SPRINGFIELD -- Republicans predicted they will beat President Barack Obama in his home state on Thursday, their day to rally party activists at the Illinois State Fair.

SPRINGFIELD -- Republicans predicted they will beat President Barack Obama in his home state on Thursday, their day to rally party activists at the Illinois State Fair.


A thin crowd turned out on a balmy afternoon on the Director’s Lawn at the fairgrounds to hear speeches from the state’s top officeholders. Despite a disappointing 2010, during which state Sen. Bill Brady, R-Bloomington, lost to incumbent Gov. Pat Quinn, party leaders see mostly positives for 2012.


“If we can’t do it this year, we’ll never do it,” state Comptroller Judy Baar Topinka told Republican county chairmen.


She tore into Obama for allowing the Secret Service to build a souped-up bus for his three-day Midwestern bus tour -- billed as a government event, not a political one -- that ended Wednesday.


“I am really ticked off by that. I really think it should have been bought with campaign funds,” she said.


The Secret Service has defended the $1.1 million bus, which is bulletproof and has a state-of-the-art communications system, as necessary for the president’s protection.


Taxpayer dollars


Asked whether Republican presidents won’t use the bus in the future, Topinka responded, “Well, even with that, it’s not fair. It’s not fair to do that on taxpayer dollars.”


The Secret Service has commissioned a second bus to be used by the eventual 2012 Republican presidential nominee.


Topinka, like most GOP officeholders, wasn’t ready to commit to supporting any presidential contenders so far.


Rep. Aaron Schock, R-Peoria, wants to see his House colleague, Rep. Paul Ryan, R-Wis., get into the race because he likes Ryan’s budget plan. That plan, which Schock voted for, was controversial because it called for transitioning Medicare to a voucher system for people currently under the age of 55.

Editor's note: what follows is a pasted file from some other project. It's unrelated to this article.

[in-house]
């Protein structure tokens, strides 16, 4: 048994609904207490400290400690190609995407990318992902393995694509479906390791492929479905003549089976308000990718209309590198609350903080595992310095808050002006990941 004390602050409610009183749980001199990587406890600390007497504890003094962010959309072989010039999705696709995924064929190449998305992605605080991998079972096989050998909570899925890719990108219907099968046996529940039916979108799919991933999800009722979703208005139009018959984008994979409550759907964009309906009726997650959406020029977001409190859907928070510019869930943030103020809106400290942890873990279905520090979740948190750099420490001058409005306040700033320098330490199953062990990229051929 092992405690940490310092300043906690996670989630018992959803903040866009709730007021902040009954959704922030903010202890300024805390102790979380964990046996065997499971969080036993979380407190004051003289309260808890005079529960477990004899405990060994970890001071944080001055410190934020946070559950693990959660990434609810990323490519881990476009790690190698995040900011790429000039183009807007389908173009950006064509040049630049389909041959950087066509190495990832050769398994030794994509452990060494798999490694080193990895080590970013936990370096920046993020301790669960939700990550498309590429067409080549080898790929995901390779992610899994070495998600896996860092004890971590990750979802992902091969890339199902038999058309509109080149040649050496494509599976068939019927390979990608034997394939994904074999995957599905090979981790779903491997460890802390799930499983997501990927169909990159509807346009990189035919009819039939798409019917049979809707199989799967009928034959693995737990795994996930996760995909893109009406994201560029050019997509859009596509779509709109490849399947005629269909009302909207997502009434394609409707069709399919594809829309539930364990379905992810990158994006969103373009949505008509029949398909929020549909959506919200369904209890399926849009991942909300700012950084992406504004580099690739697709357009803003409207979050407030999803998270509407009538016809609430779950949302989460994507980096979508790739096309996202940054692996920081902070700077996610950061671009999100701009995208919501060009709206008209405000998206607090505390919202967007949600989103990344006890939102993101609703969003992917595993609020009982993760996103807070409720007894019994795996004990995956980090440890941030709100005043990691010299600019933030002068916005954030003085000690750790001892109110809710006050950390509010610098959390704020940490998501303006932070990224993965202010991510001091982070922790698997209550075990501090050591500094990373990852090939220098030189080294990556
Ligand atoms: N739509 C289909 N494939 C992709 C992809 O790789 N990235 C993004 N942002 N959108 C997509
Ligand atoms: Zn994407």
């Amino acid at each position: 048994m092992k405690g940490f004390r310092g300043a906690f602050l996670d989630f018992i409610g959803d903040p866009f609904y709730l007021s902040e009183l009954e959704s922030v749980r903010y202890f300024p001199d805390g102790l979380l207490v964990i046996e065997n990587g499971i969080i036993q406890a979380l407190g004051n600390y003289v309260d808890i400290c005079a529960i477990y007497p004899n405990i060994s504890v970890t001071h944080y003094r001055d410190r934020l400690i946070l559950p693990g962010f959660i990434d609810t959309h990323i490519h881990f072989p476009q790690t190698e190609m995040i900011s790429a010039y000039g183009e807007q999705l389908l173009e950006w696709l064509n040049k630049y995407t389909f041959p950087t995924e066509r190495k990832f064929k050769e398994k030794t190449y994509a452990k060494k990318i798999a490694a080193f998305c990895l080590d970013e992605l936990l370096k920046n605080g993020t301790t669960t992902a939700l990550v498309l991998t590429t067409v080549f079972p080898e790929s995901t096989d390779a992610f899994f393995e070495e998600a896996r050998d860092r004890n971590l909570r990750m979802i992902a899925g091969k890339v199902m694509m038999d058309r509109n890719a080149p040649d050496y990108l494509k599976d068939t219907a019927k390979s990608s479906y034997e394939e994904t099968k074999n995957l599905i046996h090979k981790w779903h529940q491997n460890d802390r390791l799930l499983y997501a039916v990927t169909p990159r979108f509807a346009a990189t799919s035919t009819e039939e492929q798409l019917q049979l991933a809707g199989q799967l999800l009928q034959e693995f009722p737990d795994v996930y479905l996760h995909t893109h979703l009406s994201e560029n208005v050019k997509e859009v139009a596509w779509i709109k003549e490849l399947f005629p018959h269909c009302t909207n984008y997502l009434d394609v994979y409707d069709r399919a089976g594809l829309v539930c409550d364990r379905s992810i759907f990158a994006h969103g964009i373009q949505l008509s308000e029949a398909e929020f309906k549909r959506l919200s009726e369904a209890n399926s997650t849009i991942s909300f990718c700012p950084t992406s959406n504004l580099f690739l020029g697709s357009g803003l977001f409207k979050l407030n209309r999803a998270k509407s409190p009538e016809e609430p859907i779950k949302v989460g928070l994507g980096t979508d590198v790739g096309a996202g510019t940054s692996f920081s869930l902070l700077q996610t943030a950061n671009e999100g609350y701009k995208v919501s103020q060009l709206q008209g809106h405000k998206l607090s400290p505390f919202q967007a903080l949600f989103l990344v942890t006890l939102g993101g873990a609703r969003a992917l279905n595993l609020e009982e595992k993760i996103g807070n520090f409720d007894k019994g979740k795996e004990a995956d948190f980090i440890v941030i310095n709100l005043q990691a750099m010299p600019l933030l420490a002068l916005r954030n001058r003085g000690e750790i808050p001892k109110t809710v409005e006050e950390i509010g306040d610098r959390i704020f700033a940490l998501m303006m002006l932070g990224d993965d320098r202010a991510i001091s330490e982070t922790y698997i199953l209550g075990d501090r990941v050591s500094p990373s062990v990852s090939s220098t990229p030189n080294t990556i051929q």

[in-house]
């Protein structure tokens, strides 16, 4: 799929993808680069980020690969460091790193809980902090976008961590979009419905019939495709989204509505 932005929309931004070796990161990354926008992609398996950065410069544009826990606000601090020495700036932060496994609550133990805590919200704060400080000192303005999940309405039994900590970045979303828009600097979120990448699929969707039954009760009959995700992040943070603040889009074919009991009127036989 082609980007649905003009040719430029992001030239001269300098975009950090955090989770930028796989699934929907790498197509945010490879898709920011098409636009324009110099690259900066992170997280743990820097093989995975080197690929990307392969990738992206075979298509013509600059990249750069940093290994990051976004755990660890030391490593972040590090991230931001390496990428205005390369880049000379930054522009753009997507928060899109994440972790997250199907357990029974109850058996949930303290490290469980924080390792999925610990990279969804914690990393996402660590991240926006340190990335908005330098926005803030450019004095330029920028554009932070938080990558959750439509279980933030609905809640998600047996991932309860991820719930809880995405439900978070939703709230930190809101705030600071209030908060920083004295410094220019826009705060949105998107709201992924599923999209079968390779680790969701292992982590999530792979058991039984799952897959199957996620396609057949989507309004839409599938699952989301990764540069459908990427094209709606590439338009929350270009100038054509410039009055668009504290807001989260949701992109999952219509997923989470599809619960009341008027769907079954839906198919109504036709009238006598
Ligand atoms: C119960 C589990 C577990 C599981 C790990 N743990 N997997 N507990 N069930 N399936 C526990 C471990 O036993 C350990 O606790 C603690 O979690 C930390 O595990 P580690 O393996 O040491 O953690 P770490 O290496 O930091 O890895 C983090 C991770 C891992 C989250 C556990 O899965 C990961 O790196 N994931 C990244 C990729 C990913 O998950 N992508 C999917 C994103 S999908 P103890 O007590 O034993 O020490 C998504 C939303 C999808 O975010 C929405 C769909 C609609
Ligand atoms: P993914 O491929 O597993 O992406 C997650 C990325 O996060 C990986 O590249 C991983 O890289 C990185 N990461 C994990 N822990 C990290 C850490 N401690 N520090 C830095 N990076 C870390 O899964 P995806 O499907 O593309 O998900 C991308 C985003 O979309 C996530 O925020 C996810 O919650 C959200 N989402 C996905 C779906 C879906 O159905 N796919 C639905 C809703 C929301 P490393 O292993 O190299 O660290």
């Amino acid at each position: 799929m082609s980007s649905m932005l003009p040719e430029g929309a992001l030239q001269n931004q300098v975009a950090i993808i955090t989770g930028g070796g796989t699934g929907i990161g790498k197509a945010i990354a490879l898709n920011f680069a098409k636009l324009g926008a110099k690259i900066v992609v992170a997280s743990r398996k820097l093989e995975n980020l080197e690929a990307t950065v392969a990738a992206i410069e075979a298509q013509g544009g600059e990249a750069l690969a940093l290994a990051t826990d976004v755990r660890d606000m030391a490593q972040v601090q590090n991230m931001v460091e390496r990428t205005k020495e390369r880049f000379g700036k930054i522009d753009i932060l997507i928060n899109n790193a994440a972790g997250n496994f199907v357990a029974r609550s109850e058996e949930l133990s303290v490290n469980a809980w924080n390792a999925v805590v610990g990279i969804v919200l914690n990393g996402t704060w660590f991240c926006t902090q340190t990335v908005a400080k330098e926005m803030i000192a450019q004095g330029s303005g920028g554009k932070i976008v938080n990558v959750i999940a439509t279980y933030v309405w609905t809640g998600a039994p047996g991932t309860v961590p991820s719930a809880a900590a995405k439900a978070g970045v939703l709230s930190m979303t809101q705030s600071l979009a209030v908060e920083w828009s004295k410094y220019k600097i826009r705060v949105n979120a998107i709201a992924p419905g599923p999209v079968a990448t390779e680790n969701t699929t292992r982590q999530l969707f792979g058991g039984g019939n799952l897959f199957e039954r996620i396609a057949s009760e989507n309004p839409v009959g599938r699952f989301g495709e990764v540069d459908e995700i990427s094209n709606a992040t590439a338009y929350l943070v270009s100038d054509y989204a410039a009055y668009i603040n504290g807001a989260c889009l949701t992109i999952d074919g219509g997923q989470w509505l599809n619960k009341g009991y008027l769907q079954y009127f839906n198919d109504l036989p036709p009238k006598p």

“You can’t put a serious budget on the table that curbs the costs of the federal government unless you deal with entitlements,” Schock said. “It’s 65 cents out of our dollar right now.”


Voter sentiment


Some Republican officials stopped short of predicting that Obama can be beaten in Illinois, but they still argued that Illinois voters are unhappy with the president, opening the door for the ultimate GOP nominee.


“The 61 percent he got in 2008, he’ll be nowhere near that.” said state Sen. Matt Murphy, R-Palatine.


Senate Minority Leader Christine Radogno, R-Lemont, conceded that, in Illinois, Obama will benefit from voters having  “a real allegiance to the favorite son, a pride in having the president.”


However, she said, “I think it’s going to be a heckuva lot closer than it was last time.”


Two Republican voters, one of whom sported a Rick Perry for president T-shirt, said they support the Texas governor for the GOP nomination because of his record.


“Governor Perry has made more jobs for the state of Texas than any other governor in the United States,” said Cindy Drabing, 57, of Taylorville. “Plus he’s a Christian. We are Christians.”


“I always look at the candidate’s stance on abortion and gay marriage. As a Christian, I don’t agree with that,” said Maggie Singh, 27, also of Taylorville.


Steve Brown, a spokesman for Illinois Democratic Party chairman Michael Madigan, scoffed at the idea Obama will be beaten in Illinois in 2012.


"They cited all the problems, but they offered no solutions," Brown said of the Republicans at the fair.


Chris Wetterich can be reached at (217) 788-1523. Political writer Bernard Schoenburg contributed to this report.


Straw poll


Illinois Republicans plan to hold a statewide straw poll Nov. 5, one year before the 2012 presidential election, said state GOP chairman Pat Brady.


The poll, the brainchild of U.S. Sen. Mark Kirk, R-Ill., will be conducted through the Internet. Party leaders have not decided how much it will cost to participate, Brady said. Iowa Republicans charged $30 for a ticket to their poll. Kirk has mentioned a figure of $5.


“Like Mark says, why let New Hampshire and Iowa have all the fun?” Brady said.